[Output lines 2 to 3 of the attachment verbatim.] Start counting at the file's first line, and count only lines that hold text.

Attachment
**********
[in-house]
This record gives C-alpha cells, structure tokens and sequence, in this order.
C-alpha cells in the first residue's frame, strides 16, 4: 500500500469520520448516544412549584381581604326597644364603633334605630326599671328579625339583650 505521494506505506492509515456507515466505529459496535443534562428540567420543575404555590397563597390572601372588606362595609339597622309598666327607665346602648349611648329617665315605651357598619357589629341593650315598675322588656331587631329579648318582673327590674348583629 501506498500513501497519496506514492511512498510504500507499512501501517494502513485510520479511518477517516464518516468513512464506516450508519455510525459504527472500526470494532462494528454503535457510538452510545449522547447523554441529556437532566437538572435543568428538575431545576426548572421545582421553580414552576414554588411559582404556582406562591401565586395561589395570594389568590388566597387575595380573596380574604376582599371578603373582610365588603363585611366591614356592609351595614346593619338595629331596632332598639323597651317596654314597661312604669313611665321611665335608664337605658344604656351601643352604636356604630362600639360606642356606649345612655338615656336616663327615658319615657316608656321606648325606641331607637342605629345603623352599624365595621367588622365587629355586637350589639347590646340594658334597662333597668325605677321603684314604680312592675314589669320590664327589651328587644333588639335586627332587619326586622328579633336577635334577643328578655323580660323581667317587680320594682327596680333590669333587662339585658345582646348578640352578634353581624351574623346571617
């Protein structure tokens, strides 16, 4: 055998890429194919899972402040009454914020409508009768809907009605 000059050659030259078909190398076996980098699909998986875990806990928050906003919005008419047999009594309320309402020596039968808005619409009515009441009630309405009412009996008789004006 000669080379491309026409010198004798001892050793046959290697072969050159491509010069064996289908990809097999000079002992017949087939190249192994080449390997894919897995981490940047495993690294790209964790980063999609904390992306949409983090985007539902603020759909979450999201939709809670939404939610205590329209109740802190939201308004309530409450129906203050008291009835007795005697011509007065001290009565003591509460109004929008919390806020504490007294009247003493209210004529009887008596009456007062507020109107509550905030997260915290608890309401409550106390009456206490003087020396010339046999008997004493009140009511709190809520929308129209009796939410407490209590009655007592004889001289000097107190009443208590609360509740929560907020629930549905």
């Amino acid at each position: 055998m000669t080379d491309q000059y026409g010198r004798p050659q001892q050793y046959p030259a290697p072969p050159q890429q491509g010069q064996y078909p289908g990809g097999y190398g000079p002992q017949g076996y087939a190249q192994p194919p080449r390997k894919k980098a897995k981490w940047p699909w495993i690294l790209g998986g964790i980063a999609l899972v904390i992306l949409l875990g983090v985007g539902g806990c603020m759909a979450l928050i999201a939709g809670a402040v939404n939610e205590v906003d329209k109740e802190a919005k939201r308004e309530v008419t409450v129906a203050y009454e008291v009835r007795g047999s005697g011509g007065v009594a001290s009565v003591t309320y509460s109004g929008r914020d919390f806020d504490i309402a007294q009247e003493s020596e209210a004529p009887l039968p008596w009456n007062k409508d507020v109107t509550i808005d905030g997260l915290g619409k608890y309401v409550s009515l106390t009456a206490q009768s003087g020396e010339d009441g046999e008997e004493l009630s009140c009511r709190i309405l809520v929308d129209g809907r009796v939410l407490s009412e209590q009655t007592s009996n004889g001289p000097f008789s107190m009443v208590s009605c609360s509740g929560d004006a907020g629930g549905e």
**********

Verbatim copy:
This record gives C-alpha cells, structure tokens and sequence, in this order.
C-alpha cells in the first residue's frame, strides 16, 4: 500500500469520520448516544412549584381581604326597644364603633334605630326599671328579625339583650 505521494506505506492509515456507515466505529459496535443534562428540567420543575404555590397563597390572601372588606362595609339597622309598666327607665346602648349611648329617665315605651357598619357589629341593650315598675322588656331587631329579648318582673327590674348583629 501506498500513501497519496506514492511512498510504500507499512501501517494502513485510520479511518477517516464518516468513512464506516450508519455510525459504527472500526470494532462494528454503535457510538452510545449522547447523554441529556437532566437538572435543568428538575431545576426548572421545582421553580414552576414554588411559582404556582406562591401565586395561589395570594389568590388566597387575595380573596380574604376582599371578603373582610365588603363585611366591614356592609351595614346593619338595629331596632332598639323597651317596654314597661312604669313611665321611665335608664337605658344604656351601643352604636356604630362600639360606642356606649345612655338615656336616663327615658319615657316608656321606648325606641331607637342605629345603623352599624365595621367588622365587629355586637350589639347590646340594658334597662333597668325605677321603684314604680312592675314589669320590664327589651328587644333588639335586627332587619326586622328579633336577635334577643328578655323580660323581667317587680320594682327596680333590669333587662339585658345582646348578640352578634353581624351574623346571617